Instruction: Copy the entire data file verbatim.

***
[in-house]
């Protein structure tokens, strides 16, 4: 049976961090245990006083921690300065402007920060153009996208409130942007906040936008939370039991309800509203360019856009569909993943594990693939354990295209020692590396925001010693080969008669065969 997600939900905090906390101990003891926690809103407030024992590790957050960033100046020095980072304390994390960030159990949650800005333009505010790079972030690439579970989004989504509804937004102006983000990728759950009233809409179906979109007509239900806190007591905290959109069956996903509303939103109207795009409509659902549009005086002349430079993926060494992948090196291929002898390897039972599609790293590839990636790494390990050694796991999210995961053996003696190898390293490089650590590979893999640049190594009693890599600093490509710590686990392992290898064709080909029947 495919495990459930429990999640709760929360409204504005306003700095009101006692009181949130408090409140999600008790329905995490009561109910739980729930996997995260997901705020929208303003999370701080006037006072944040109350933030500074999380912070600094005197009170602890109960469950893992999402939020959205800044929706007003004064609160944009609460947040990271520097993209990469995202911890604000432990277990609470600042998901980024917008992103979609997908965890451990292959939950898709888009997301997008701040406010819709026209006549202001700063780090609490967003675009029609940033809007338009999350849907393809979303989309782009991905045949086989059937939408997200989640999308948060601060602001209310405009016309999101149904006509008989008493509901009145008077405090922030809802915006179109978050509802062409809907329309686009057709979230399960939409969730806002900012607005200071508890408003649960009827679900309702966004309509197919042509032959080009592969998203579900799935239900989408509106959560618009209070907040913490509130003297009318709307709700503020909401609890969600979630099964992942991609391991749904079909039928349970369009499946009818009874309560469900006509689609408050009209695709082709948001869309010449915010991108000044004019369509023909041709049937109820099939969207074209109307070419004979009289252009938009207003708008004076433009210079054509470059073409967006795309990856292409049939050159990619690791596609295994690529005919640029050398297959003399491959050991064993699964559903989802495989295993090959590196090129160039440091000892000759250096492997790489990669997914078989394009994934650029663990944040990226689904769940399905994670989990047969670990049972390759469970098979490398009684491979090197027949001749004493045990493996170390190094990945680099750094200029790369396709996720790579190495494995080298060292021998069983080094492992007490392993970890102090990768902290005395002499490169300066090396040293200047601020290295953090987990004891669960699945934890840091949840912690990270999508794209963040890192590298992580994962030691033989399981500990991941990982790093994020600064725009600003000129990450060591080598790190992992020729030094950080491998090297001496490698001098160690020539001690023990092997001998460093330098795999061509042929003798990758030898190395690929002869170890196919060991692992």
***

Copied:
[in-house]
């Protein structure tokens, strides 16, 4: 049976961090245990006083921690300065402007920060153009996208409130942007906040936008939370039991309800509203360019856009569909993943594990693939354990295209020692590396925001010693080969008669065969 997600939900905090906390101990003891926690809103407030024992590790957050960033100046020095980072304390994390960030159990949650800005333009505010790079972030690439579970989004989504509804937004102006983000990728759950009233809409179906979109007509239900806190007591905290959109069956996903509303939103109207795009409509659902549009005086002349430079993926060494992948090196291929002898390897039972599609790293590839990636790494390990050694796991999210995961053996003696190898390293490089650590590979893999640049190594009693890599600093490509710590686990392992290898064709080909029947 495919495990459930429990999640709760929360409204504005306003700095009101006692009181949130408090409140999600008790329905995490009561109910739980729930996997995260997901705020929208303003999370701080006037006072944040109350933030500074999380912070600094005197009170602890109960469950893992999402939020959205800044929706007003004064609160944009609460947040990271520097993209990469995202911890604000432990277990609470600042998901980024917008992103979609997908965890451990292959939950898709888009997301997008701040406010819709026209006549202001700063780090609490967003675009029609940033809007338009999350849907393809979303989309782009991905045949086989059937939408997200989640999308948060601060602001209310405009016309999101149904006509008989008493509901009145008077405090922030809802915006179109978050509802062409809907329309686009057709979230399960939409969730806002900012607005200071508890408003649960009827679900309702966004309509197919042509032959080009592969998203579900799935239900989408509106959560618009209070907040913490509130003297009318709307709700503020909401609890969600979630099964992942991609391991749904079909039928349970369009499946009818009874309560469900006509689609408050009209695709082709948001869309010449915010991108000044004019369509023909041709049937109820099939969207074209109307070419004979009289252009938009207003708008004076433009210079054509470059073409967006795309990856292409049939050159990619690791596609295994690529005919640029050398297959003399491959050991064993699964559903989802495989295993090959590196090129160039440091000892000759250096492997790489990669997914078989394009994934650029663990944040990226689904769940399905994670989990047969670990049972390759469970098979490398009684491979090197027949001749004493045990493996170390190094990945680099750094200029790369396709996720790579190495494995080298060292021998069983080094492992007490392993970890102090990768902290005395002499490169300066090396040293200047601020290295953090987990004891669960699945934890840091949840912690990270999508794209963040890192590298992580994962030691033989399981500990991941990982790093994020600064725009600003000129990450060591080598790190992992020729030094950080491998090297001496490698001098160690020539001690023990092997001998460093330098795999061509042929003798990758030898190395690929002869170890196919060991692992």